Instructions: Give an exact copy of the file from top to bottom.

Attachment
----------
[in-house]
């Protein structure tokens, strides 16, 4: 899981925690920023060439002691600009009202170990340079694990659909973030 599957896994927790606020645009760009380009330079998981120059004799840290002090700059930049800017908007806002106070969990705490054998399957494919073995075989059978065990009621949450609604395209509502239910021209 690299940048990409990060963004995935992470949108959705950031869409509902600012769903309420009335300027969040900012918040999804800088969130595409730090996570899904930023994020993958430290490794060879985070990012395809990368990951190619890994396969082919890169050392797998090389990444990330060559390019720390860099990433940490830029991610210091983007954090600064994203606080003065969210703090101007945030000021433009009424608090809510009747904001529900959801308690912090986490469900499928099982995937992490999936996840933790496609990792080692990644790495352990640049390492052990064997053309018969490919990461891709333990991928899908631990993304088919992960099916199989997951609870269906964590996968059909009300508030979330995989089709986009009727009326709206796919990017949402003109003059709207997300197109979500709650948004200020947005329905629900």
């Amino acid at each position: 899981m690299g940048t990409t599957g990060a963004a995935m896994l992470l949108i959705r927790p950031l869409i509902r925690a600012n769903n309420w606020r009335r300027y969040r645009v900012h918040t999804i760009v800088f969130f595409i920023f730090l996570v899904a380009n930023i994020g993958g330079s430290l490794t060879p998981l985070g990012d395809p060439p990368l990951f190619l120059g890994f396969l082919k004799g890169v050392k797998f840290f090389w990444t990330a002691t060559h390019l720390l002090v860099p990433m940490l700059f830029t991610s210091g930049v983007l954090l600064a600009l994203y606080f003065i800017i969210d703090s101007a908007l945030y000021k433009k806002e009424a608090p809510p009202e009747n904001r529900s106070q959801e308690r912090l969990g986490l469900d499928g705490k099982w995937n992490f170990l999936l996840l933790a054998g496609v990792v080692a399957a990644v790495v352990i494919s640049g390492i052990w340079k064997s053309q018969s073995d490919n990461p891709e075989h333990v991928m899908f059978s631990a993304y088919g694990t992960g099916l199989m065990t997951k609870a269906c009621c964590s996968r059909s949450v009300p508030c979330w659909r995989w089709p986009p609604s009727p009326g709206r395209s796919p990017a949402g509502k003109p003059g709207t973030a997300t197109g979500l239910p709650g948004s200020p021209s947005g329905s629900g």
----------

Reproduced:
[in-house]
């Protein structure tokens, strides 16, 4: 899981925690920023060439002691600009009202170990340079694990659909973030 599957896994927790606020645009760009380009330079998981120059004799840290002090700059930049800017908007806002106070969990705490054998399957494919073995075989059978065990009621949450609604395209509502239910021209 690299940048990409990060963004995935992470949108959705950031869409509902600012769903309420009335300027969040900012918040999804800088969130595409730090996570899904930023994020993958430290490794060879985070990012395809990368990951190619890994396969082919890169050392797998090389990444990330060559390019720390860099990433940490830029991610210091983007954090600064994203606080003065969210703090101007945030000021433009009424608090809510009747904001529900959801308690912090986490469900499928099982995937992490999936996840933790496609990792080692990644790495352990640049390492052990064997053309018969490919990461891709333990991928899908631990993304088919992960099916199989997951609870269906964590996968059909009300508030979330995989089709986009009727009326709206796919990017949402003109003059709207997300197109979500709650948004200020947005329905629900």
């Amino acid at each position: 899981m690299g940048t990409t599957g990060a963004a995935m896994l992470l949108i959705r927790p950031l869409i509902r925690a600012n769903n309420w606020r009335r300027y969040r645009v900012h918040t999804i760009v800088f969130f595409i920023f730090l996570v899904a380009n930023i994020g993958g330079s430290l490794t060879p998981l985070g990012d395809p060439p990368l990951f190619l120059g890994f396969l082919k004799g890169v050392k797998f840290f090389w990444t990330a002691t060559h390019l720390l002090v860099p990433m940490l700059f830029t991610s210091g930049v983007l954090l600064a600009l994203y606080f003065i800017i969210d703090s101007a908007l945030y000021k433009k806002e009424a608090p809510p009202e009747n904001r529900s106070q959801e308690r912090l969990g986490l469900d499928g705490k099982w995937n992490f170990l999936l996840l933790a054998g496609v990792v080692a399957a990644v790495v352990i494919s640049g390492i052990w340079k064997s053309q018969s073995d490919n990461p891709e075989h333990v991928m899908f059978s631990a993304y088919g694990t992960g099916l199989m065990t997951k609870a269906c009621c964590s996968r059909s949450v009300p508030c979330w659909r995989w089709p986009p609604s009727p009326g709206r395209s796919p990017a949402g509502k003109p003059g709207t973030a997300t197109g979500l239910p709650g948004s200020p021209s947005g329905s629900g």